You land in your body with a start, or else it slowly comes into groggy focus: either way it’s night-time, but you are now awake. Why? Alice Gregory, a psychology professor at Goldsmiths, University of London and the author of Nodding Off, says it’s quite normal to wake up during the night.
After dropping off, we move through different stages of sleep, a cycle that takes the average adult about 90 minutes to complete and speeds up towards morning.
“The night is also punctuated by brief awakenings,” says Gregory. “Typically, people return to sleep without realising that they had ever been awake.” But sometimes we might at least be more aware of it, or pulled entirely awake. Reasons range from the fairly obvious (being too hot or cold, needing the loo, having a nightmare, a crying baby) to the medical (disordered breathing such as sleep apnea, or nocturia: excessive night-time urination).
Waking up during the night does not necessarily mean you have insomnia, which, says Gregory, is diagnosed alongside other criteria such as the frequency of this occurrence and how long it has been happening. “If you find yourself waking regularly during the night, certainly flag this with your GP so they can consider any possible underlying causes.”
Still, sleep deprivation takes its own toll, from irritability and reduced focus in the short term, to an increased risk of obesity, heart disease and diabetes. If you do find yourself regularly waking up without any apparent reason – what can you do about it?
“It’s a misconception that we sleep the night through – nobody ever does,” says the sleep coach Katie Fischer. Waking as much as five or seven times a night is not necessarily a cause for concern – the most important thing is how you feel when you get up. “In the morning, do you feel refreshed, or groggy and unable to function, 30 minutes after waking?”
If there is nothing to suggest an underlying medical issue, Fischer will look at the bigger picture with a patient. “It’s really important to know if they have children. Do they have a partner who snores, or works shifts?” she says. “They might not have their own sleep issues but they might be sleeping next to someone who does.”
Lifestyle changes can make a big difference, even for people suffering from sleep apnoea (although that should be treated by a specialist). It is hackneyed to point the finger at caffeine, but people tend to underestimate how long its effects can last – Fischer says to stop consuming it by 2 p.m. or 3 p.m. Water intake during the day is also a factor: “Even going to bed mildly dehydrated can disrupt our sleep.”
Similarly, although people commonly turn to alcohol to help them fall asleep – Fischer says one in 10 use it as a sleep aid – it has a disruptive effect beyond the initial crash, causing spikes in blood sugar and cortisol levels. Diet can function in the same way, with “anti-sleep foods” that are high in sugar or cause flatulence or heartburn (such as broccoli and cabbage).
A “pro-sleep” bedtime snack is a small amount of complex carbohydrates and protein, such as wholegrain cereal with milk, or toast with peanut butter, says Fischer. An “anti-inflammatory” diet favouring fruits, vegetables, lean protein, nuts, seeds and healthy fats (and limiting processed foods, red meats and alcohol) has been shown to improve sleep apnea.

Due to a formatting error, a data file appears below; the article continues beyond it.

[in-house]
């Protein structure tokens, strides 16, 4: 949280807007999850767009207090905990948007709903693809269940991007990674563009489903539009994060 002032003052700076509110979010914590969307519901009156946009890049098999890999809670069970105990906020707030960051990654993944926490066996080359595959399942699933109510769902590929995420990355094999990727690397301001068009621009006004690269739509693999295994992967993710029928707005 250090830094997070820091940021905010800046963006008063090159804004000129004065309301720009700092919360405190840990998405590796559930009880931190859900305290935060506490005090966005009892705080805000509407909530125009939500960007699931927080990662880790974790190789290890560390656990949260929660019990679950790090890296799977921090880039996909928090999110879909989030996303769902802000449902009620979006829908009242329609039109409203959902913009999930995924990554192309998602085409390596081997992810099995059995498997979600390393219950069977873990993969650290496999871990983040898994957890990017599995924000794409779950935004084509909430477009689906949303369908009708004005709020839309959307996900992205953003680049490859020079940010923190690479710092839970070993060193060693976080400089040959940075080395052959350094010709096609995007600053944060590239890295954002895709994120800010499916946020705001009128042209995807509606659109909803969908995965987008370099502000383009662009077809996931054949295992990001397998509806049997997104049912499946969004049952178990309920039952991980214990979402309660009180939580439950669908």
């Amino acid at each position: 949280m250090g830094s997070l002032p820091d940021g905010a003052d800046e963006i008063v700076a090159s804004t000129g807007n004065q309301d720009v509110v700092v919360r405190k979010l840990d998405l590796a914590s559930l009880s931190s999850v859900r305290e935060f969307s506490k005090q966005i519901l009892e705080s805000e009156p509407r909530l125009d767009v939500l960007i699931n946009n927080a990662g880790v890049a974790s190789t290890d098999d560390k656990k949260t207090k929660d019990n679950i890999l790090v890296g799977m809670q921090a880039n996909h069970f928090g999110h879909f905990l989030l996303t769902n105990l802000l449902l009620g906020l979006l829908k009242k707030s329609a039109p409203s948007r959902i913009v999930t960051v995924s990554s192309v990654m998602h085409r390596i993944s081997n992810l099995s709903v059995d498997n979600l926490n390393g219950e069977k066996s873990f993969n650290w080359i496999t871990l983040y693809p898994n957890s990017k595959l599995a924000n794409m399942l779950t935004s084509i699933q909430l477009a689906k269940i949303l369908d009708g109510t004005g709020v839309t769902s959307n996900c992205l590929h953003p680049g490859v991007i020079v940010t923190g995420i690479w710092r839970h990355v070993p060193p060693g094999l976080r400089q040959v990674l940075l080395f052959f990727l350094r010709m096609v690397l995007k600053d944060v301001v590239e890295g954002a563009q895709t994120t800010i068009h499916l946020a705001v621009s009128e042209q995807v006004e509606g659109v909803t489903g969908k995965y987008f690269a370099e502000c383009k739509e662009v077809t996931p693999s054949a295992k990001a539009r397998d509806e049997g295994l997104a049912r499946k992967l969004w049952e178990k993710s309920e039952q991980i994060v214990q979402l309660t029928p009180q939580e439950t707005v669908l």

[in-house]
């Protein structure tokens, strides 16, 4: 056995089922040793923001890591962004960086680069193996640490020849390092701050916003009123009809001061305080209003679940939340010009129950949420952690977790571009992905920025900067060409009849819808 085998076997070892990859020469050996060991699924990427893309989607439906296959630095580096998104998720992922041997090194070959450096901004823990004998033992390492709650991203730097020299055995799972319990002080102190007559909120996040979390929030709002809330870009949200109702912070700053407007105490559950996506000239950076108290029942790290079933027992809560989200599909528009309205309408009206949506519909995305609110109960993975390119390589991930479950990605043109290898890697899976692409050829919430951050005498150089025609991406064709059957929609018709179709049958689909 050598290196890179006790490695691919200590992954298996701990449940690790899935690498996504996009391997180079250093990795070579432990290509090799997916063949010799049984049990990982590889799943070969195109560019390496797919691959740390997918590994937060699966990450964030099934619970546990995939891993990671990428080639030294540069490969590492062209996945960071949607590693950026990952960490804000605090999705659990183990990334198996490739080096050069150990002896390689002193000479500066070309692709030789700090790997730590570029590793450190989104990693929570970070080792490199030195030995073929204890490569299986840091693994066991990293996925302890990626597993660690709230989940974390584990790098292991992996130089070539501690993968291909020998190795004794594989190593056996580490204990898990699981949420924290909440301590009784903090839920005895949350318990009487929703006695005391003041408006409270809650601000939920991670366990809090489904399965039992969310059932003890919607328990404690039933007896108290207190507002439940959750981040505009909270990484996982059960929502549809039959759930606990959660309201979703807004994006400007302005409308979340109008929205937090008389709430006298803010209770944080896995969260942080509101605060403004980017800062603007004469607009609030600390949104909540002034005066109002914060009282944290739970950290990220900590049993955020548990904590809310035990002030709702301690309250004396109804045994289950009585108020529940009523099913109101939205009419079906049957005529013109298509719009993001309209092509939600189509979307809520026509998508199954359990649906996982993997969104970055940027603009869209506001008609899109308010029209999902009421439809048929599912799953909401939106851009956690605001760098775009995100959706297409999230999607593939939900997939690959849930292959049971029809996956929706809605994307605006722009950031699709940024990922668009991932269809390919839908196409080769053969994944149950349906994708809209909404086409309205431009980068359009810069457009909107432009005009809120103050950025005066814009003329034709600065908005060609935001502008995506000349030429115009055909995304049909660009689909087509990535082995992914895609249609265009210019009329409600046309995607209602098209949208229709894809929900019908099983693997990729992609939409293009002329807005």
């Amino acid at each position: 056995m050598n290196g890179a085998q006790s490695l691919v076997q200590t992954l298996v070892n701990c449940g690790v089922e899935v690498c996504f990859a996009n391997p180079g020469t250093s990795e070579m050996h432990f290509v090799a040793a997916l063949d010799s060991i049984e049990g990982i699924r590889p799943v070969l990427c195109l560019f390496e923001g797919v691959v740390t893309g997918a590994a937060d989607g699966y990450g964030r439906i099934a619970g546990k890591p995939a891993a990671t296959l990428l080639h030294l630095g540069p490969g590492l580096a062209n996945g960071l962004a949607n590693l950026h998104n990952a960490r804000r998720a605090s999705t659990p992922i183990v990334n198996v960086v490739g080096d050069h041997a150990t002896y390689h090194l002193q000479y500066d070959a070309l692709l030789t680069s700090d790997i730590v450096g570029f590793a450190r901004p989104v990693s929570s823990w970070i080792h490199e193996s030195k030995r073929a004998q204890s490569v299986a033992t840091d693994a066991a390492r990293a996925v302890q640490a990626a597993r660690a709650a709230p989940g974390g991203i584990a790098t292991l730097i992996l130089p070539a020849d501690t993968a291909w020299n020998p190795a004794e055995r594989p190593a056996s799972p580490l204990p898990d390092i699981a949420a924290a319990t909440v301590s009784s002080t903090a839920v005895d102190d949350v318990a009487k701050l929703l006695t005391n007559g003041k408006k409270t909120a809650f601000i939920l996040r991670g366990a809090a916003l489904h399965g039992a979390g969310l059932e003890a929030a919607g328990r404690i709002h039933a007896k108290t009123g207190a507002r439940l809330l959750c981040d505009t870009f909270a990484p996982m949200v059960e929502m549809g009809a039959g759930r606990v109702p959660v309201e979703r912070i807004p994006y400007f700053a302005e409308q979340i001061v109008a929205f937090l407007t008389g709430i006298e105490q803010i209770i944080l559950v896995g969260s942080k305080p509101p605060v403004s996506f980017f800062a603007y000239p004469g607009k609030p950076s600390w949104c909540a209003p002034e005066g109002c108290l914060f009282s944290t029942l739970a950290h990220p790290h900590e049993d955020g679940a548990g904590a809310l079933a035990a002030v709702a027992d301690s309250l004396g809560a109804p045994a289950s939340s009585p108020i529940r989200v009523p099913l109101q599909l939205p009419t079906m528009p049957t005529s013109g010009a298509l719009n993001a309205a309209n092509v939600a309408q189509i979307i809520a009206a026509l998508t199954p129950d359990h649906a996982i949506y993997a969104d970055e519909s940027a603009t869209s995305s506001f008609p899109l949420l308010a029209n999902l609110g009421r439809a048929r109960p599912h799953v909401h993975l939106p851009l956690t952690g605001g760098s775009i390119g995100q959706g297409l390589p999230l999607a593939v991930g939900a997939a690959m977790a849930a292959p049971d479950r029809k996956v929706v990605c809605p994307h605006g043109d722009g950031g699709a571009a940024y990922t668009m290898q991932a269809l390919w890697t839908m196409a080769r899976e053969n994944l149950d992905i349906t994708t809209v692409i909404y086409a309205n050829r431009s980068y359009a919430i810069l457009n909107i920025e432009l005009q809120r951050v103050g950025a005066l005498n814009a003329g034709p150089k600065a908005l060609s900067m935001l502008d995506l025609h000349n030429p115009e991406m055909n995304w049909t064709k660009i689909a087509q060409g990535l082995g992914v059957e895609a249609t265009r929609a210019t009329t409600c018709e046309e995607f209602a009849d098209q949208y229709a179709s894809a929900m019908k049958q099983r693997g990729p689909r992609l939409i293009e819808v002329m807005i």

As for exercise, although being active during the day aids sleep, anything strenuous is to be avoided before bedtime. A lot of advice for preventing night-time “awakenings” falls under the umbrella of what has come to be known as “good sleep hygiene”: restrict the bedroom to sleep and sex, ban screens emitting blue light, keep to regular bedtimes and so on.
Our bedrooms – even our beds – have come to double as home cinemas, offices, “a dining room, maybe,” says the sleep consultant Maryanne Taylor. “You would be amazed at how significant that is for sleep. You’re training to associate your bed with wakefulness.” For that reason, if you do struggle to fall back asleep on waking up during the night, the advice is to get up for a bit. “Don’t just lie there – it’s counterproductive.”
So, too, is looking at the clock, especially if it doubles as your phone. “As soon as your brain has registered that it’s 2 a.m., you convince yourself that that’s your lot,” says Taylor. Such worry loops might be waking you up in the first place.
For many of us, bedtime might be our first opportunity of the day to be alone with our thoughts, she says. “It’s connected to waking in the night because, if we haven’t had any processing time during the day, it’s the first time we stop and just be.” Managing stress and anxiety during waking hours and learning how to relax body and mind are key to a good night’s sleep – but ironically, fixating on getting your full eight hours can make it harder to achieve. “You get this awful self-fulfilling prophecy that’s quite hard to break,” says Fischer.
A mindset change may be what’s needed. “People might have this belief that they are a ‘bad sleeper’ and there is nothing that they can do about it. Sometimes it’s about changing people’s perceptions of what good sleep looks like.” Taylor says she “really cannot bear” fitness trackers, which monitor sleep, for focusing people’s minds on often inaccurate data. It is wrong to assume that you must sleep through the night, every night, she says. “We all have blips in our sleep – it’s never going to be that you sleep brilliantly all the time.”
But accepting that – even as you lie awake, hours before dawn – might be the first step towards it.